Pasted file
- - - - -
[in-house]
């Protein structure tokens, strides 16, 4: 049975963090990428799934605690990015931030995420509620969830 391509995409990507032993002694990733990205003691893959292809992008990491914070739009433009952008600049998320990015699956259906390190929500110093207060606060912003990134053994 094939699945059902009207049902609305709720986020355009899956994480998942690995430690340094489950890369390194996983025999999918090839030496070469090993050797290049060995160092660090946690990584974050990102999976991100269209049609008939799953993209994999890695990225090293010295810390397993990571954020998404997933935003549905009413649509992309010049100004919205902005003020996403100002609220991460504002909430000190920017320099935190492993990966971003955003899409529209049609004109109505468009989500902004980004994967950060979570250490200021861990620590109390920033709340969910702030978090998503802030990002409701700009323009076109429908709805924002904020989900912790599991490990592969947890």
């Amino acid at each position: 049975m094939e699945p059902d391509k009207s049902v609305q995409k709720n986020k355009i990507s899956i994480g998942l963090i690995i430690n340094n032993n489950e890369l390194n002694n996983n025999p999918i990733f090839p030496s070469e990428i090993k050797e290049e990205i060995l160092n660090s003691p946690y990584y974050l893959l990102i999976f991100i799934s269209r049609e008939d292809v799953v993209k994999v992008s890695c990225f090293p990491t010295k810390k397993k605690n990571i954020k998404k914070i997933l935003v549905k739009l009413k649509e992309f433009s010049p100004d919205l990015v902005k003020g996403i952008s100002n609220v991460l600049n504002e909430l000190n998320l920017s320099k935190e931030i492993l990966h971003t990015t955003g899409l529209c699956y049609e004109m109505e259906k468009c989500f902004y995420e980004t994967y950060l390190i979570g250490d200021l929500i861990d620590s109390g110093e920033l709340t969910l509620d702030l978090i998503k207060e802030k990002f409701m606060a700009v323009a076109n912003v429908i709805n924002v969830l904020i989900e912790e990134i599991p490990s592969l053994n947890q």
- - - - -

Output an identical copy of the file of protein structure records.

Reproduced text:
[in-house]
């Protein structure tokens, strides 16, 4: 049975963090990428799934605690990015931030995420509620969830 391509995409990507032993002694990733990205003691893959292809992008990491914070739009433009952008600049998320990015699956259906390190929500110093207060606060912003990134053994 094939699945059902009207049902609305709720986020355009899956994480998942690995430690340094489950890369390194996983025999999918090839030496070469090993050797290049060995160092660090946690990584974050990102999976991100269209049609008939799953993209994999890695990225090293010295810390397993990571954020998404997933935003549905009413649509992309010049100004919205902005003020996403100002609220991460504002909430000190920017320099935190492993990966971003955003899409529209049609004109109505468009989500902004980004994967950060979570250490200021861990620590109390920033709340969910702030978090998503802030990002409701700009323009076109429908709805924002904020989900912790599991490990592969947890």
């Amino acid at each position: 049975m094939e699945p059902d391509k009207s049902v609305q995409k709720n986020k355009i990507s899956i994480g998942l963090i690995i430690n340094n032993n489950e890369l390194n002694n996983n025999p999918i990733f090839p030496s070469e990428i090993k050797e290049e990205i060995l160092n660090s003691p946690y990584y974050l893959l990102i999976f991100i799934s269209r049609e008939d292809v799953v993209k994999v992008s890695c990225f090293p990491t010295k810390k397993k605690n990571i954020k998404k914070i997933l935003v549905k739009l009413k649509e992309f433009s010049p100004d919205l990015v902005k003020g996403i952008s100002n609220v991460l600049n504002e909430l000190n998320l920017s320099k935190e931030i492993l990966h971003t990015t955003g899409l529209c699956y049609e004109m109505e259906k468009c989500f902004y995420e980004t994967y950060l390190i979570g250490d200021l929500i861990d620590s109390g110093e920033l709340t969910l509620d702030l978090i998503k207060e802030k990002f409701m606060a700009v323009a076109n912003v429908i709805n924002v969830l904020i989900e912790e990134i599991p490990s592969l053994n947890q």